Coremans-De Vriendt law
The Coremans-De Vriendt Law, also dubbed the Law of Equality (Dutch: Gelijkheidswet), was a Belgian law passed on 18 April 1898 which enforced formal legal equality of Flemish and French language in the country, and is seen as a landmark in the history of the Flemish Movement and of bilingualism in Belgium.
The law was named after two Flemish deputies, Juliaan De Vriendt and Edward Coremans, who proposed the law. The law decreed equal validity for legal texts written in both French and Flemish, as well as decreeing bilingual signage in Flanders. As a result, the passing of the law meant that henceforth all laws were voted, passed and published in legally equivalent French and Flemish versions. The law followed a period of greater official acceptance of Flemish, starting in around 1886 when coins became bilingual. The law's passing, along with the introduction of universal male suffrage (but with plural voting) in 1893, caused the Flemish Movement to enter a "third stage" of mass-membership.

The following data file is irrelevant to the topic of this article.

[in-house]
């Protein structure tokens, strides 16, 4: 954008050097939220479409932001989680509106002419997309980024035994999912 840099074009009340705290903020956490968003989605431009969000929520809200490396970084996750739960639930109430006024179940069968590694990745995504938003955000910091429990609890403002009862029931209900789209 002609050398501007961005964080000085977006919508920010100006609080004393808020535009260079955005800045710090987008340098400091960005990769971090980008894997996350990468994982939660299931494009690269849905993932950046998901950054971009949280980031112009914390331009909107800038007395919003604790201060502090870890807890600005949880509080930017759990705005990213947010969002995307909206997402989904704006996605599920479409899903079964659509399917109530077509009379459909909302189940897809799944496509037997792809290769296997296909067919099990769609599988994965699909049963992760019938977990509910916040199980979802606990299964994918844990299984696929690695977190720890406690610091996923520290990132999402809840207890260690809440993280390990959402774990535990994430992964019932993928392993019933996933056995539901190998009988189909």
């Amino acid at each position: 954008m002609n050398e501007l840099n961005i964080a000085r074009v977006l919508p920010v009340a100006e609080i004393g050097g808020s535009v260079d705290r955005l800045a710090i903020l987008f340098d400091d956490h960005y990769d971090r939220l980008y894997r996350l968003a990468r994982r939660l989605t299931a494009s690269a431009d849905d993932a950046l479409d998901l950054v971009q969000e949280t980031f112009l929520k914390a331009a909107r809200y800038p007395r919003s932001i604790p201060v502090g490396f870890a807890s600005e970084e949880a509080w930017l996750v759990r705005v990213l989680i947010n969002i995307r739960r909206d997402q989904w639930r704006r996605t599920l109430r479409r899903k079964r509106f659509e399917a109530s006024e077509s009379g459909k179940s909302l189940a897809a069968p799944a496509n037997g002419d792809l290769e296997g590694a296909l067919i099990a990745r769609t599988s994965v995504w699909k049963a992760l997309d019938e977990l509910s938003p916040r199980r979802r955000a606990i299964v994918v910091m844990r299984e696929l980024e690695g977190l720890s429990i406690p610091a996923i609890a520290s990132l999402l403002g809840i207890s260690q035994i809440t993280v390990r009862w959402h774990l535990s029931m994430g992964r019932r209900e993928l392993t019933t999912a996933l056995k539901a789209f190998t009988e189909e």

- McRae, Kenneth D. (1986). Conflict and Compromise in Multilingual Societies: Belgium. The Politics of Cultural Diversity. Ontario: Wilfred Laurier University Press. ISBN 0889201730.
- Hensley, David J. (2004). "The Blurred Boundaries of Belgianness: Walloon Intellectuals, Pride and the Development of Regionalist Rhetoric, 1884-1914" (PDF). Thesis (Pennsylvania State University): 15.